I used to get sad and discouraged around the holidays for not having any traditions to pass on to my kids.  However, God is showing both my husband and I that there is a reason to rejoice in creating new traditions. 

Culture doesn’t get to dictate what we have to do with holidays. 

Jesus dictates what we GET to do with holidays. 

Starting very intentional traditions that we get to share with our kids is something to be thankful for. 

My kids are ecstatic the tree is up. 

My son gets giddy every time he passes by it and says “I can’t believe we have a tree!”

My daughter stops by and sigh’s, very dramatically I might add, whenever she passes by it and express with great enthusiasm “I just love it”. 

We heart our kids! 

please ignore the pile of jackets on my sofa!
A Christmas hymn by Martin Luther:

From Heaven Above to Earth I Come

From heaven above to earth I come
To bear good news to every home;
Glad tidings of great joy I bring,
Whereof I now will say and sing:

To you this night is born a child 
Of Mary, chosen virgin mild;

This little child, of lowly birth,
Shall be the joy of all the earth.

This is the Christ, our God and Lord,

Who in all need shall aid afford;
He will Himself your Savior be
From all your sins to set you free.
He will on you the gifts bestow
Prepared by God for all below,
That in His kingdom, bright and fair,
You may with us His glory share.
These are the tokens ye shall mark:
The swaddling-clothes and manger dark;
There ye shall find the Infant laid
By whom the heavens and earth were made.”
Now let us all with gladsome cheer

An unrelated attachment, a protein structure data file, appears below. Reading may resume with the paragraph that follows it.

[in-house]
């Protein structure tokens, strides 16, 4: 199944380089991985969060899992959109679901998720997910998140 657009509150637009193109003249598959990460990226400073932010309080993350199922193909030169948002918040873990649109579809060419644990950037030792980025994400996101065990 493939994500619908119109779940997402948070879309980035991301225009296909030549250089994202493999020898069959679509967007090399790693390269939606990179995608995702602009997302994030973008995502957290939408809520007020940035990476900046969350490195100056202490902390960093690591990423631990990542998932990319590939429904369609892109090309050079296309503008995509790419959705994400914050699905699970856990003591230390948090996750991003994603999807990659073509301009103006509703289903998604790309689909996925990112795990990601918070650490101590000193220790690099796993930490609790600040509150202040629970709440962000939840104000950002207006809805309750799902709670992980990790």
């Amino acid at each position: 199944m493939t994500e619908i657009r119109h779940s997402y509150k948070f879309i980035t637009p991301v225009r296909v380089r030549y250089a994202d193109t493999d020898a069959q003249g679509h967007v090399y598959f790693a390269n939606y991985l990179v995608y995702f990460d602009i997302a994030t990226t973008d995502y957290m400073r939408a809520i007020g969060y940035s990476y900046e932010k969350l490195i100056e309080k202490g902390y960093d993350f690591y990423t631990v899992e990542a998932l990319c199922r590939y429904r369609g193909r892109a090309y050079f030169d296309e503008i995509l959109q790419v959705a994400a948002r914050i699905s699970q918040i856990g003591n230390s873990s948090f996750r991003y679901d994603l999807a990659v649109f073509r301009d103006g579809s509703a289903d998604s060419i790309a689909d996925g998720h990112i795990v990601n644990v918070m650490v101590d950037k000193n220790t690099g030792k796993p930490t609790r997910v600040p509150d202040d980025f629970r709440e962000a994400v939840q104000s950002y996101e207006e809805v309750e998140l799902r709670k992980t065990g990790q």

Go with the shepherds and draw near
To see the precious gift of God,
Who hath His own dear Son bestowed.
Give heed, my heart, lift up thine eyes!
What is it in yon manger lies?
Who is this child, so young and fair?
The blessed Christ-child lieth there.
Welcome to earth, Thou noble Guest,
Through whom the sinful world is blest!
Thou com’st to share my misery;
What thanks shall I return to Thee?
Ah, Lord, who hast created all,
How weak art Thou, how poor and small,
That Thou dost choose Thine infant bed
Where humble cattle lately fed!
Were earth a thousand times as fair,
Beset with gold and jewels rare,
It yet were far too poor to be
A narrow cradle, Lord, for Thee.
For velvets soft and silken stuff
Thou hast but hay and straw so rough,
Whereon Thou, King, so rich and great,
As ’twere Thy heaven, art throned in state.
And thus, dear Lord, it pleaseth Thee
To make this truth quite plain to me,
That all the world’s wealth, honor, might,
Are naught and worthless in Thy sight.
Ah, dearest Jesus, holy Child,
Make Thee a bed, soft, undefiled,
Within my heart, that it may be
A quiet chamber kept for Thee.
My heart for very joy doth leap,
My lips no more can silence keep;
I, too, must sing with joyful tongue
That sweetest ancient cradle-song:
Glory to God in highest heaven,
Who unto us His Son hath given!
While angels sing with pious mirth
A glad new year to all the earth.

Notes: #85 The Handbook to The Lutheran Hymnal; Text: Luke 2: 1-18; Author: Martin Luther, 1535; Tune: Vom Himmel hoch, da komm’ ich her; Translated by: Catherine Winkworth, 1855, alt.; 1st published in: “Geistliche Lieder” Leipzig, 1539

Disclaimer: For a more thorough write up of the history of the Christmas tree, go HERE.

We understand the history and all the possible pagan origins of the tree, but we have chosen to redeem whatever practices were considered “pagan” in nature. Our good and gracious Father knows that our family will try, to the best of our sinful natured ability, to honor Him with all our traditions. We know that we cannot escape everything in our culture that is pagan in nature, but Jesus came to redeem a sinful people and it’s sinful practices. We have come to realize that as long as our traditions honor God, knowing full well that the word “honor” here is subjective, what we do is redeemable. Jesus is our ultimate and final Redeemer so we can rest that in having faith in Christ for our salvation, knowing that our very faith is a gift, everything we do, with our lives, our traditions and our holidays, is redeemable as well. Hallelujah!!!